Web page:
Vaccine candidates for poor nations are going to waste

Volume 564 Issue 7736, 20 December 2018

Comment | 18 December 2018
Vaccine candidates for poor nations are going to waste
Promising immunizations for diseases that affect mostly people in low- and middle-income countries need help getting to market, urge David C. Kaslow and colleagues.
David C. Kaslow, Steve Black, David E Bloom, Mahima Datla, David Salisbury & Rino Rappuoli
…A way forward
So what should be done? In our view, the main stakeholders must come together to define a new path for the sustainable development of vaccines that are socially justified but that have no business case, an uncertain one, or that require considerable public funding to reach the clinic.
Participants should include funding agencies such as the Wellcome Trust, the Bill & Melinda Gates Foundation and the NIH; early-development partners such as PATH and the International Vaccine Institute in Seoul; vaccine manufacturers from wealthy and emerging economies; and organizations that recommend and procure vaccines for poor countries, such as the WHO and Gavi, the Vaccine Alliance.

The first aim should be to assess all the candidates in the pipeline. To ensure the best use of limited resources, the focus must be the most favourable candidates that face uncertain business cases. Those that are unlikely to have a significant impact socially and economically must be deprioritized.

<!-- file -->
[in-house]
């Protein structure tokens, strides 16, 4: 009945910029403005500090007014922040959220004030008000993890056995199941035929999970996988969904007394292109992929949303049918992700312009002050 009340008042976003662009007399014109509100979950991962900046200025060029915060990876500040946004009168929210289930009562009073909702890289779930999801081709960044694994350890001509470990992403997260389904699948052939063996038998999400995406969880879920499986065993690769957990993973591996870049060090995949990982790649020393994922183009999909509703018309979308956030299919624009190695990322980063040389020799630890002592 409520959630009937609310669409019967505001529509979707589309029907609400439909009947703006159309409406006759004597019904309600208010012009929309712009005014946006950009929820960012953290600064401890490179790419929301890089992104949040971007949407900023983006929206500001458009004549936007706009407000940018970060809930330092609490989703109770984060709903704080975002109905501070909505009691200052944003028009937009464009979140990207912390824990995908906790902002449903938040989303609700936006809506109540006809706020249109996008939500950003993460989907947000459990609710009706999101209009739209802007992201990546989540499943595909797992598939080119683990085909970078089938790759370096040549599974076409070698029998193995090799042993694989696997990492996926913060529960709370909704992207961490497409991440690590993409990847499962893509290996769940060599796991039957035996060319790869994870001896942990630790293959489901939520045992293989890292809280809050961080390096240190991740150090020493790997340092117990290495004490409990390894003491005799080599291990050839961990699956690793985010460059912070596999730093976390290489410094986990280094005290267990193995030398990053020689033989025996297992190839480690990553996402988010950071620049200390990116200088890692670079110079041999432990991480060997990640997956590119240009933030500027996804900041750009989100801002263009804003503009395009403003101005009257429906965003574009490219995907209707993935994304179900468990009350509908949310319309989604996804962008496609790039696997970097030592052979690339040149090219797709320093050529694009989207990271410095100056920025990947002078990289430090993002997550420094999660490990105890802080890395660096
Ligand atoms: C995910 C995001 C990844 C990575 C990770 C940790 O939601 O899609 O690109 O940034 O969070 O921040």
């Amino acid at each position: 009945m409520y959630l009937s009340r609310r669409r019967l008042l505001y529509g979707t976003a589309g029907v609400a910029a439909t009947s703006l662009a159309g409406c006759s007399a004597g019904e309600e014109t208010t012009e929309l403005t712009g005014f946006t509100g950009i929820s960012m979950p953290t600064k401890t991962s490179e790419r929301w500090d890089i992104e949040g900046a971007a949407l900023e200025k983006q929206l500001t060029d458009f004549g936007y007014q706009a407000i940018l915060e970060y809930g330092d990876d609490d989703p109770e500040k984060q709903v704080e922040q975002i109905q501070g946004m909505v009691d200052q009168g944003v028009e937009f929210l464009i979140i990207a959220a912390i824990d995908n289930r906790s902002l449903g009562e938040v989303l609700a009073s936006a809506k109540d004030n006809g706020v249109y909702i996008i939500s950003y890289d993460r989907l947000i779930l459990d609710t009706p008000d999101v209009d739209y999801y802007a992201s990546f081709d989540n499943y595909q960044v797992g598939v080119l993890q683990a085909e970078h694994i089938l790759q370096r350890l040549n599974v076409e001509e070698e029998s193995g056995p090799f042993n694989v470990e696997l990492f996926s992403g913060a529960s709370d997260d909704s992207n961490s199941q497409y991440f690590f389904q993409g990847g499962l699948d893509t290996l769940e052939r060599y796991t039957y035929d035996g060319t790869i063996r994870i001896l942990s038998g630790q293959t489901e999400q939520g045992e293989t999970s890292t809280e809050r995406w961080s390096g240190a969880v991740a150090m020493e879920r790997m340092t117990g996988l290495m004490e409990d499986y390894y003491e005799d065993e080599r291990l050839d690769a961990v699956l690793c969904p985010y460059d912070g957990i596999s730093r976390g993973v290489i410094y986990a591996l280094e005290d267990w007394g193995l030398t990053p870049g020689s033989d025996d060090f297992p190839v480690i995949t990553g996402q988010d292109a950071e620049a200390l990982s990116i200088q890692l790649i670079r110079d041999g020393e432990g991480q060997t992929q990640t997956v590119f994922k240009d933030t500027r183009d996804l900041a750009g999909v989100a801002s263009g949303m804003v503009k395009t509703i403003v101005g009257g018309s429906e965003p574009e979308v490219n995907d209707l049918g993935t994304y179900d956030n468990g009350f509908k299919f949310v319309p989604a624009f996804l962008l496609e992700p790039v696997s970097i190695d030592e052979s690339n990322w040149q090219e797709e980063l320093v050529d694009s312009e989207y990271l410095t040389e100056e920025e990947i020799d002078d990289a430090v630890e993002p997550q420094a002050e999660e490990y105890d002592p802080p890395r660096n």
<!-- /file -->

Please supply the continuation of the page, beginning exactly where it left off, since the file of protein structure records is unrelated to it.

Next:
Ultimately, the stakeholders must specify which organization, or alliance, should drive development for the prioritized vaccines from beginning to end, and what role each partner should have. They must also lay out the practical steps that are most likely to lead to the successful late-stage development and use of these vaccines — including schemes for resourcing.

Money is the main limiting factor. In principle, subsidies from governments, such as those of the G20 countries, and philanthropic organizations such as the Bill & Melinda Gates Foundation, could remedy the market failure threatening vaccine development for LMICs. Gavi provides one form of subsidy (see ‘Spreading the cost’). Support to develop vaccines or to make them available during epidemics is also provided by public organizations, such as the Coalition for Epidemic Preparedness Innovations in Oslo and the Biomedical Advanced Research and Development Authority, part of the US Department of Health and Human Services.

Such schemes need to be expanded and rethought to give vaccine developers more certainty and upfront financial backing. For instance, Gavi could commit to purchasing a vaccine before it has been developed, on the condition that the developers meet certain regulatory milestones. At present, the alliance buys vaccines to distribute to LMICs after they have been licensed or recommended by the WHO for general use.

Regulation is another hurdle. Stakeholders should define clear pathways. They should negotiate more alignment between the various organizations involved in planning, development and oversight. Finally, they should identify what infrastructure and human capacity are needed to ensure that a reliable supply of vaccines can be provided long-term to the people who need them.

Only with this kind of leadership will the global community secure vaccines for some of the world’s most debilitating diseases.